I apologize for being blunt – but Chris Hedges needs to see a psychologist and get on some serious anti-depressants. I’ve never seen such a depressing display of pessimism in my entire life. No, seriously. He needs to get out more. He makes Dmitri Orlov look like Pollyanna. He gets it so right, only to come to all the wrong conclusions. His assumptions are so grandiose (and wrong), that I find it nigh futile to counter them. He writes this as if it were already set in stone. He ignores the larger historical forces taking place here – namely that we are transitioning from an artificial scarcity economy based on the industrial era to one that is light-speed, rapidly adaptable, decentralized and open-sourced. He conveniently leaves how there could be such a vast global systemic collapse of the entire political-economic system, yet the very rulers depending on that system would somehow magically remain in power? By what means? The vast militarization of capitalism is insanely expensive and unsustainable. He then wrongly assumes that people will descend into barbarism; that people are incapable of waking up. Yet this is precisely what people are doing all over the world, right now. Every where there is catastrophe, whether it be economic or natural, people put aside their differences and come together to help one another. This has been true throughout history and it especially true now. Some recent examples – Katrina, Haiti, Japan, and Joplin, Missouri.

    Michel – any reason for posting this guys crapola?

  3. AvatarMichel Bauwens

    Well Paul, obviously we disagree … I think Hedges has it right .. tinkering with the existing system won’t work, and only a deep phase transition can solve the very deep challenges our planet is facing. In fact, I’m not sure if you read him right, as what he is saying is not so different from what you are saying. He supports the movement, and believes it is the only way forward. But even if we succeed, we will face very serious challenges. I don’t think his scenario of descent is inevitable, I believe that we can create something better and thrivable, but, it is not inconceivable.

  4. AvatarPaul

    As I pointed out (although not specifically) he gets it right – specifically when he says the current system cannot be fixed. His recommendation of forming sustainable communities is also something I wholeheartedly agree with. After that, he decends (quickly) into the darkest and most dystopian future I’ve ever read – worse than any cyberpunk novel, and worse than Mad Max. At least with Mad Max you could carve out your freedom against more or less equally lethal foes. What he is saying is smack full of contradiction – a total collapse of civilization, of economics, of the environment, of civil society, while the elite still maintain control. Given the total system collapse he describes, control of what exactly? And how? What he describes is basically post-Roman Empire Dark Ages stuff. With a few citadels holding onto the knowledge (as monks did during the Dark Ages) until civilization rises from the ashes some centuries later. And he says with a deterministic certainty that puts his entire argument into question. Is it possible that some kind of new dark age could come? Yes. But there are so many other countervailing trends that are coming into play. What I have discovered is that we have been so programmed to be afraid of ANY alternative to the current system, that it’s end automatically entails the doom and gloom he talks about. We’ve seen it in numerous and more recent examples in our media culture – dystopian movies, dystopian scifi (seen any positive scifi lately, how about in the last 20 years?). I have discovered and realized far too many positive pathways out of our current dilemma. I can’t be alone. We need more positive can-do people. “Calling all 21st century Bucky Fullers – your world needs you – now!” In the bigger scheme of things, people like Hedges and Orlov are doing everyone a great disservice.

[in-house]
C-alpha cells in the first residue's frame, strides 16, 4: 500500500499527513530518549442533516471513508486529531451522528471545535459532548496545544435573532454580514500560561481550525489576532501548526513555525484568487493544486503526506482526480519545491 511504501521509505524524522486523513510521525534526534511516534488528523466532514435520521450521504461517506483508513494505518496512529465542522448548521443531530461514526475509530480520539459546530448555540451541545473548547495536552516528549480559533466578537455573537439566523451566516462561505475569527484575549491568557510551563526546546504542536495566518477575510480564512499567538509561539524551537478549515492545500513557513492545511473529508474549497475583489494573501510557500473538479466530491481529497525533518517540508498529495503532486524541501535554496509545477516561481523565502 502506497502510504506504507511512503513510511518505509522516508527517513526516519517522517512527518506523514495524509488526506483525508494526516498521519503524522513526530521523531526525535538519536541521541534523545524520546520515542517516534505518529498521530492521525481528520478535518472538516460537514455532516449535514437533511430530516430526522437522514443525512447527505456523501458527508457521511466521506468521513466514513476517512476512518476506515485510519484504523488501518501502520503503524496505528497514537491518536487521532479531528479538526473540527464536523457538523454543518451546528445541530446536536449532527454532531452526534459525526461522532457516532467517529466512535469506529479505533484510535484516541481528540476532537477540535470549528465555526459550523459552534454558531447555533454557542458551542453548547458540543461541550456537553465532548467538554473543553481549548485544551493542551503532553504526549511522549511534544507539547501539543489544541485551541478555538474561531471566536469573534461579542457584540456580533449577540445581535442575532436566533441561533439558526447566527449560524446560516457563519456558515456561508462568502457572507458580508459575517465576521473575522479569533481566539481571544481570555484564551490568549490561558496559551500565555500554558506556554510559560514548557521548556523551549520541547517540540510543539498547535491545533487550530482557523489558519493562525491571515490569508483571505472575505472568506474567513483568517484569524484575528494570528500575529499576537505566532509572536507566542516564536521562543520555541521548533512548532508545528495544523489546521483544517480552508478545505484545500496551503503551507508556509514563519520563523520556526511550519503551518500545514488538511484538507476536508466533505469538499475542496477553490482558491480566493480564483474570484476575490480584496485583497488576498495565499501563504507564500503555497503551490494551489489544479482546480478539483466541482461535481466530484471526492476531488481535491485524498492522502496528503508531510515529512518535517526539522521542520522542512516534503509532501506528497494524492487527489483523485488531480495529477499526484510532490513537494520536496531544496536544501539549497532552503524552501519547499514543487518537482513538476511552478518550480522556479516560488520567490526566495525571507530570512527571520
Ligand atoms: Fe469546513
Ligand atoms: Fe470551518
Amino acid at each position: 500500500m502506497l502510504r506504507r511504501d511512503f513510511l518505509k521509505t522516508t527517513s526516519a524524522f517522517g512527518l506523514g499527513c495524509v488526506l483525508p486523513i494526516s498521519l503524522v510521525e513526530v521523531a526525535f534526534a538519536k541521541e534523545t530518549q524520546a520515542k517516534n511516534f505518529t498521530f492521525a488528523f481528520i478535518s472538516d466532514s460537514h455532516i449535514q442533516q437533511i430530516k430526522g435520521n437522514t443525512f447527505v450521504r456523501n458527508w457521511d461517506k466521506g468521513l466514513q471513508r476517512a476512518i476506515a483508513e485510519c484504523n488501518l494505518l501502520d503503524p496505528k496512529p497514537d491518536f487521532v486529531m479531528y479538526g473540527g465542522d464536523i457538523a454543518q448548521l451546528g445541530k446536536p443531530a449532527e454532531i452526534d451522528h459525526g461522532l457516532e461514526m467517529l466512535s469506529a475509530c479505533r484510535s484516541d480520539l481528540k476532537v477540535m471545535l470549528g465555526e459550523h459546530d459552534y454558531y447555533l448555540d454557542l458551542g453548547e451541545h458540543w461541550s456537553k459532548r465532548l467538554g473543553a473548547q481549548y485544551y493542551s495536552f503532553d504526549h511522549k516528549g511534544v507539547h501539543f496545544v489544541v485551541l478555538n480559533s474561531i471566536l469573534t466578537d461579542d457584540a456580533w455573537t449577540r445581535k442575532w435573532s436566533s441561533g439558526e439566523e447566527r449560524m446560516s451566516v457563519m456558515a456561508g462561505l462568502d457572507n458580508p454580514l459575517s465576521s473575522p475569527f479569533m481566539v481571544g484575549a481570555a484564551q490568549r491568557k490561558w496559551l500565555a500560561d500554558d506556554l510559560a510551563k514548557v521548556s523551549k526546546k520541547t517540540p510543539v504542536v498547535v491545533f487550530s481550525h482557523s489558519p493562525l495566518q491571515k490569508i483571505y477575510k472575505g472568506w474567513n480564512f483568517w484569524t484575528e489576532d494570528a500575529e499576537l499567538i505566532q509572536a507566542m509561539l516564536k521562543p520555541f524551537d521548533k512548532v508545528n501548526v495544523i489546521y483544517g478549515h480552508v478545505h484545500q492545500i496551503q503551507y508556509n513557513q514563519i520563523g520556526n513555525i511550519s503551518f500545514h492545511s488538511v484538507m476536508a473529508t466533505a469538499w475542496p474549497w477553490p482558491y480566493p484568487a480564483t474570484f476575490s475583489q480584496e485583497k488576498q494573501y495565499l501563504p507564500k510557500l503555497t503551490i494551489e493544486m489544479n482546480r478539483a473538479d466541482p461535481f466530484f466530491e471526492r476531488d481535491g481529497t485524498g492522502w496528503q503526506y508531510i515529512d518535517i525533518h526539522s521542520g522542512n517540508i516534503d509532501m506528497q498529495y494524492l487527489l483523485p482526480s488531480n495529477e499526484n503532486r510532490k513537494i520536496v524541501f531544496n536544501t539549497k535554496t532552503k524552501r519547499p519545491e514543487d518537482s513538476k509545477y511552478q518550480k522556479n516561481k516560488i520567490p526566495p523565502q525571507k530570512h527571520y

I just read Hedges bio on Wikipedia. It explains everything. The guy is a WAR correspondent, and has been for the last 20 years, spending most of that time in awful war torn places around the world. No wonder he has no optimism – he has placed himself DELIBERATELY, at any given time, in the worst possible places on Earth. Like I said, “he needs to get out more.” There is a whole world out there of can-do practical people who desperately want to live in a world of peace and prosperity. When hard times hit, they take care of each other. They do not turn on each other.